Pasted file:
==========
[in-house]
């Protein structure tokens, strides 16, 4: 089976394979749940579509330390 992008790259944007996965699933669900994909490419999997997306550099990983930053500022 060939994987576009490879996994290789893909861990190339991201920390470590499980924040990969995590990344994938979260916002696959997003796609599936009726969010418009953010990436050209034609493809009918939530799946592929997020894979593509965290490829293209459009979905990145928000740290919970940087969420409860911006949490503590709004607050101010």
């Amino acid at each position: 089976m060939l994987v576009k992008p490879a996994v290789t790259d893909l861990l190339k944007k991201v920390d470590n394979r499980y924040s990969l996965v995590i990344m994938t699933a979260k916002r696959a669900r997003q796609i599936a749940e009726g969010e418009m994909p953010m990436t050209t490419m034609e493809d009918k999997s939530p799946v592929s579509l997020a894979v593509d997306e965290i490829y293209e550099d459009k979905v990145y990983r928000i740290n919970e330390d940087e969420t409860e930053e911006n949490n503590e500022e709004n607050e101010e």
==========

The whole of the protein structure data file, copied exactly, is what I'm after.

[in-house]
């Protein structure tokens, strides 16, 4: 089976394979749940579509330390 992008790259944007996965699933669900994909490419999997997306550099990983930053500022 060939994987576009490879996994290789893909861990190339991201920390470590499980924040990969995590990344994938979260916002696959997003796609599936009726969010418009953010990436050209034609493809009918939530799946592929997020894979593509965290490829293209459009979905990145928000740290919970940087969420409860911006949490503590709004607050101010």
């Amino acid at each position: 089976m060939l994987v576009k992008p490879a996994v290789t790259d893909l861990l190339k944007k991201v920390d470590n394979r499980y924040s990969l996965v995590i990344m994938t699933a979260k916002r696959a669900r997003q796609i599936a749940e009726g969010e418009m994909p953010m990436t050209t490419m034609e493809d009918k999997s939530p799946v592929s579509l997020a894979v593509d997306e965290i490829y293209e550099d459009k979905v990145y990983r928000i740290n919970e330390d940087e969420t409860e930053e911006n949490n503590e500022e709004n607050e101010e």